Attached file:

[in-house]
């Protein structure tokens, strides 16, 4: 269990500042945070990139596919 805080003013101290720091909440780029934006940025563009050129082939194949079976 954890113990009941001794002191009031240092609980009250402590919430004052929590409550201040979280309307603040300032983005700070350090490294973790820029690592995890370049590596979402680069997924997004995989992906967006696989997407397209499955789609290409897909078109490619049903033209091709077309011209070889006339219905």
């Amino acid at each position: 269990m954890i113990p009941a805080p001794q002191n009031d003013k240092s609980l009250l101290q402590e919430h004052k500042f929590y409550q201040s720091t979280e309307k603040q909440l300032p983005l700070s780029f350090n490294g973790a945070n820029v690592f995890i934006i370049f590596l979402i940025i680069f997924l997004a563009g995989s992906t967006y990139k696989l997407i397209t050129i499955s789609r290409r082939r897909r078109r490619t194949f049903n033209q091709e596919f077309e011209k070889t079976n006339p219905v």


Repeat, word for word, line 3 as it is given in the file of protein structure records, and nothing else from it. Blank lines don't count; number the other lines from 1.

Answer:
């Amino acid at each position: 269990m954890i113990p009941a805080p001794q002191n009031d003013k240092s609980l009250l101290q402590e919430h004052k500042f929590y409550q201040s720091t979280e309307k603040q909440l300032p983005l700070s780029f350090n490294g973790a945070n820029v690592f995890i934006i370049f590596l979402i940025i680069f997924l997004a563009g995989s992906t967006y990139k696989l997407i397209t050129i499955s789609r290409r082939r897909r078109r490619t194949f049903n033209q091709e596919f077309e011209k070889t079976n006339p219905v």